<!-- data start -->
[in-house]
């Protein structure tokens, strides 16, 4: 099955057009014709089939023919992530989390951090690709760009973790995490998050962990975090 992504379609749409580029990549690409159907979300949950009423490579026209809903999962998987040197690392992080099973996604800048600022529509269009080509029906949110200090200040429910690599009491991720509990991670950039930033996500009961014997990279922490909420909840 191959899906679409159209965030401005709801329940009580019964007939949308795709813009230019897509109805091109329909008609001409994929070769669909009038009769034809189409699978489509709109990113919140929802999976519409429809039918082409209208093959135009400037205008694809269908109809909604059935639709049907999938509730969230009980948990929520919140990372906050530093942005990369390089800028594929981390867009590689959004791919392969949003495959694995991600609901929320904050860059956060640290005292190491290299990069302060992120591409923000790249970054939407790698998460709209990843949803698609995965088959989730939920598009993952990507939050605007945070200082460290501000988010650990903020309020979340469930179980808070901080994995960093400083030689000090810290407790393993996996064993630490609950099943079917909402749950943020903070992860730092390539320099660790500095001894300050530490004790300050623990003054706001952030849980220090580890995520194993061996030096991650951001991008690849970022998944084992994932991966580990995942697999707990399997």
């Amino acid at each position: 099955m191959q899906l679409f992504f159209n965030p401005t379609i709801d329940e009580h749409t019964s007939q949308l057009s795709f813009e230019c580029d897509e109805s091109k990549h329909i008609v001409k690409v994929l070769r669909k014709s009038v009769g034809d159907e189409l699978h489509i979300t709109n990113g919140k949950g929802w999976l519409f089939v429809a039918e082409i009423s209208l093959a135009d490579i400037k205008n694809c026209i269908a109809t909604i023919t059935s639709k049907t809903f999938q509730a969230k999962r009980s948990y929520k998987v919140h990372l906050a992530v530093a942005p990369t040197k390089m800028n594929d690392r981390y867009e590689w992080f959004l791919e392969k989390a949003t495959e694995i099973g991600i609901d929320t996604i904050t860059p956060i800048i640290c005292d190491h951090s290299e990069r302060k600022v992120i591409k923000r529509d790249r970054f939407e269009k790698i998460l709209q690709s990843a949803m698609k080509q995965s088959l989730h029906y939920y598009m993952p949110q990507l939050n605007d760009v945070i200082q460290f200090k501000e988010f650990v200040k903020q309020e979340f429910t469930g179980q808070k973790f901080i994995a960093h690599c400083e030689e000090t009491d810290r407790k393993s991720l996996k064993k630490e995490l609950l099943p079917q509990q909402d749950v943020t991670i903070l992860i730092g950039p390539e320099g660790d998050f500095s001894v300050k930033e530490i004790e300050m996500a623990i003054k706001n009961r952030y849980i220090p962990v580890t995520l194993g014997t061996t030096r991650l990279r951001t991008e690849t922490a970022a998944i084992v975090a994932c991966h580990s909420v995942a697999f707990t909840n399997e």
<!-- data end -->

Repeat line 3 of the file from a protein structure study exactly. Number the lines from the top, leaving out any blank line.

């Amino acid at each position: 099955m191959q899906l679409f992504f159209n965030p401005t379609i709801d329940e009580h749409t019964s007939q949308l057009s795709f813009e230019c580029d897509e109805s091109k990549h329909i008609v001409k690409v994929l070769r669909k014709s009038v009769g034809d159907e189409l699978h489509i979300t709109n990113g919140k949950g929802w999976l519409f089939v429809a039918e082409i009423s209208l093959a135009d490579i400037k205008n694809c026209i269908a109809t909604i023919t059935s639709k049907t809903f999938q509730a969230k999962r009980s948990y929520k998987v919140h990372l906050a992530v530093a942005p990369t040197k390089m800028n594929d690392r981390y867009e590689w992080f959004l791919e392969k989390a949003t495959e694995i099973g991600i609901d929320t996604i904050t860059p956060i800048i640290c005292d190491h951090s290299e990069r302060k600022v992120i591409k923000r529509d790249r970054f939407e269009k790698i998460l709209q690709s990843a949803m698609k080509q995965s088959l989730h029906y939920y598009m993952p949110q990507l939050n605007d760009v945070i200082q460290f200090k501000e988010f650990v200040k903020q309020e979340f429910t469930g179980q808070k973790f901080i994995a960093h690599c400083e030689e000090t009491d810290r407790k393993s991720l996996k064993k630490e995490l609950l099943p079917q509990q909402d749950v943020t991670i903070l992860i730092g950039p390539e320099g660790d998050f500095s001894v300050k930033e530490i004790e300050m996500a623990i003054k706001n009961r952030y849980i220090p962990v580890t995520l194993g014997t061996t030096r991650l990279r951001t991008e690849t922490a970022a998944i084992v975090a994932c991966h580990s909420v995942a697999f707990t909840n399997e």